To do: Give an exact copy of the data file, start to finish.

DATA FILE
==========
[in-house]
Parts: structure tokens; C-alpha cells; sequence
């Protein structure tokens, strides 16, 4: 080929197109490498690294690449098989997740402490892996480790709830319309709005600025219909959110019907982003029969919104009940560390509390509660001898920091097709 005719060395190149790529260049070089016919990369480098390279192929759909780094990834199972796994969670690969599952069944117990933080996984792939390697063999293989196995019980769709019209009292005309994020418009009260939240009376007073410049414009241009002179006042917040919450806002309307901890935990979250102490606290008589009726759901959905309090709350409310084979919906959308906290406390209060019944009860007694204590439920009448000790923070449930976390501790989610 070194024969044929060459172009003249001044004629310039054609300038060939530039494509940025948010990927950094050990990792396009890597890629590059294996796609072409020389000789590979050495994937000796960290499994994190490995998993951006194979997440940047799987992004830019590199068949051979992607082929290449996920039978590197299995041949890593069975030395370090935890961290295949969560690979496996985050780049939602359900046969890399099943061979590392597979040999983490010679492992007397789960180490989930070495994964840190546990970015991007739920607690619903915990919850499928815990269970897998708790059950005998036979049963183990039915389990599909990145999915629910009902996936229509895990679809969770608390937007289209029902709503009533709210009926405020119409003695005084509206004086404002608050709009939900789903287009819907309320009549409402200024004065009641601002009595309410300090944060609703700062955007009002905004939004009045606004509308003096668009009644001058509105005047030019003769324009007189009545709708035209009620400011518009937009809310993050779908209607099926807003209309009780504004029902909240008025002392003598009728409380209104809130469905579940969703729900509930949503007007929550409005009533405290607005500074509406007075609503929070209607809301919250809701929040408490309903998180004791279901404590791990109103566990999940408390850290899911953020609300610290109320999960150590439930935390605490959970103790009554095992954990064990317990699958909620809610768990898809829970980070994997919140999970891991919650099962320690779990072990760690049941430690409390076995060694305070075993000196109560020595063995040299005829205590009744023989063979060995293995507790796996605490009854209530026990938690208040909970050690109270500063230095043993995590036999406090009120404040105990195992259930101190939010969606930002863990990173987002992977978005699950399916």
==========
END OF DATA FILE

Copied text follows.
[in-house]
Parts: structure tokens; C-alpha cells; sequence
């Protein structure tokens, strides 16, 4: 080929197109490498690294690449098989997740402490892996480790709830319309709005600025219909959110019907982003029969919104009940560390509390509660001898920091097709 005719060395190149790529260049070089016919990369480098390279192929759909780094990834199972796994969670690969599952069944117990933080996984792939390697063999293989196995019980769709019209009292005309994020418009009260939240009376007073410049414009241009002179006042917040919450806002309307901890935990979250102490606290008589009726759901959905309090709350409310084979919906959308906290406390209060019944009860007694204590439920009448000790923070449930976390501790989610 070194024969044929060459172009003249001044004629310039054609300038060939530039494509940025948010990927950094050990990792396009890597890629590059294996796609072409020389000789590979050495994937000796960290499994994190490995998993951006194979997440940047799987992004830019590199068949051979992607082929290449996920039978590197299995041949890593069975030395370090935890961290295949969560690979496996985050780049939602359900046969890399099943061979590392597979040999983490010679492992007397789960180490989930070495994964840190546990970015991007739920607690619903915990919850499928815990269970897998708790059950005998036979049963183990039915389990599909990145999915629910009902996936229509895990679809969770608390937007289209029902709503009533709210009926405020119409003695005084509206004086404002608050709009939900789903287009819907309320009549409402200024004065009641601002009595309410300090944060609703700062955007009002905004939004009045606004509308003096668009009644001058509105005047030019003769324009007189009545709708035209009620400011518009937009809310993050779908209607099926807003209309009780504004029902909240008025002392003598009728409380209104809130469905579940969703729900509930949503007007929550409005009533405290607005500074509406007075609503929070209607809301919250809701929040408490309903998180004791279901404590791990109103566990999940408390850290899911953020609300610290109320999960150590439930935390605490959970103790009554095992954990064990317990699958909620809610768990898809829970980070994997919140999970891991919650099962320690779990072990760690049941430690409390076995060694305070075993000196109560020595063995040299005829205590009744023989063979060995293995507790796996605490009854209530026990938690208040909970050690109270500063230095043993995590036999406090009120404040105990195992259930101190939010969606930002863990990173987002992977978005699950399916």